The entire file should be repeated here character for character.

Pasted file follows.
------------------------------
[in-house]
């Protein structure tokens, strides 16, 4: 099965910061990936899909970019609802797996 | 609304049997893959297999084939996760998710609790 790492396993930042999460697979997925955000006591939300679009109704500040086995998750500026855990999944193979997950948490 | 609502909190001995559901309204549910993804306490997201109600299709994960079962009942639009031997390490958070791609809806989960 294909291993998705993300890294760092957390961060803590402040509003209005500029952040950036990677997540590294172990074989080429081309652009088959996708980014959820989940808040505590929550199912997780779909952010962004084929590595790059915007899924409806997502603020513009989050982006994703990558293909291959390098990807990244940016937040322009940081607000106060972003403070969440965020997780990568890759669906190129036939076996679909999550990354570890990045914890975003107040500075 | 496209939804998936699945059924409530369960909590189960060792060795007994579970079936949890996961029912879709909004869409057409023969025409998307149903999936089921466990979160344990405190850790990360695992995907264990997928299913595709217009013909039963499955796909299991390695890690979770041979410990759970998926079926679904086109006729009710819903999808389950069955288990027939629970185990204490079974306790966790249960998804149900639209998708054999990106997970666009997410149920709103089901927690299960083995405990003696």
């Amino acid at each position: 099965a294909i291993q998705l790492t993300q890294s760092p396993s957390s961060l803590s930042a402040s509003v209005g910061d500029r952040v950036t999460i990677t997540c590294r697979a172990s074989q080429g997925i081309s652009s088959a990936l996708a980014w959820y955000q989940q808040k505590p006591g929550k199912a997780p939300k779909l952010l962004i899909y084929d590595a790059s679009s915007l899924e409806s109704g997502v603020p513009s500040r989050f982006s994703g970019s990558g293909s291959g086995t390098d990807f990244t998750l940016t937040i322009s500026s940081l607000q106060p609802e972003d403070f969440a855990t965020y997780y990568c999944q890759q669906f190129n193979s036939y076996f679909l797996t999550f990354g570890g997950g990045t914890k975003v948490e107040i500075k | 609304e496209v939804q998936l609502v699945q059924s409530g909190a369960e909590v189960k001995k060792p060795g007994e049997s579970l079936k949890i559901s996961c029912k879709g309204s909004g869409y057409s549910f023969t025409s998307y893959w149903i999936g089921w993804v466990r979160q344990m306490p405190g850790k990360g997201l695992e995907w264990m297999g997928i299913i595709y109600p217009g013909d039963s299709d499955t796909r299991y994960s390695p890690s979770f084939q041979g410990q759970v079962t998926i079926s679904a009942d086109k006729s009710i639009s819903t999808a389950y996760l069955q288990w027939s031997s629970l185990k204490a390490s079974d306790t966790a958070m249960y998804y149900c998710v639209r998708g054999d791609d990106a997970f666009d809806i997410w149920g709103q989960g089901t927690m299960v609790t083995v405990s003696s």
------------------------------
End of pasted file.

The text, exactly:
[in-house]
């Protein structure tokens, strides 16, 4: 099965910061990936899909970019609802797996 | 609304049997893959297999084939996760998710609790 790492396993930042999460697979997925955000006591939300679009109704500040086995998750500026855990999944193979997950948490 | 609502909190001995559901309204549910993804306490997201109600299709994960079962009942639009031997390490958070791609809806989960 294909291993998705993300890294760092957390961060803590402040509003209005500029952040950036990677997540590294172990074989080429081309652009088959996708980014959820989940808040505590929550199912997780779909952010962004084929590595790059915007899924409806997502603020513009989050982006994703990558293909291959390098990807990244940016937040322009940081607000106060972003403070969440965020997780990568890759669906190129036939076996679909999550990354570890990045914890975003107040500075 | 496209939804998936699945059924409530369960909590189960060792060795007994579970079936949890996961029912879709909004869409057409023969025409998307149903999936089921466990979160344990405190850790990360695992995907264990997928299913595709217009013909039963499955796909299991390695890690979770041979410990759970998926079926679904086109006729009710819903999808389950069955288990027939629970185990204490079974306790966790249960998804149900639209998708054999990106997970666009997410149920709103089901927690299960083995405990003696």
């Amino acid at each position: 099965a294909i291993q998705l790492t993300q890294s760092p396993s957390s961060l803590s930042a402040s509003v209005g910061d500029r952040v950036t999460i990677t997540c590294r697979a172990s074989q080429g997925i081309s652009s088959a990936l996708a980014w959820y955000q989940q808040k505590p006591g929550k199912a997780p939300k779909l952010l962004i899909y084929d590595a790059s679009s915007l899924e409806s109704g997502v603020p513009s500040r989050f982006s994703g970019s990558g293909s291959g086995t390098d990807f990244t998750l940016t937040i322009s500026s940081l607000q106060p609802e972003d403070f969440a855990t965020y997780y990568c999944q890759q669906f190129n193979s036939y076996f679909l797996t999550f990354g570890g997950g990045t914890k975003v948490e107040i500075k | 609304e496209v939804q998936l609502v699945q059924s409530g909190a369960e909590v189960k001995k060792p060795g007994e049997s579970l079936k949890i559901s996961c029912k879709g309204s909004g869409y057409s549910f023969t025409s998307y893959w149903i999936g089921w993804v466990r979160q344990m306490p405190g850790k990360g997201l695992e995907w264990m297999g997928i299913i595709y109600p217009g013909d039963s299709d499955t796909r299991y994960s390695p890690s979770f084939q041979g410990q759970v079962t998926i079926s679904a009942d086109k006729s009710i639009s819903t999808a389950y996760l069955q288990w027939s031997s629970l185990k204490a390490s079974d306790t966790a958070m249960y998804y149900c998710v639209r998708g054999d791609d990106a997970f666009d809806i997410w149920g709103q989960g089901t927690m299960v609790t083995v405990s003696s």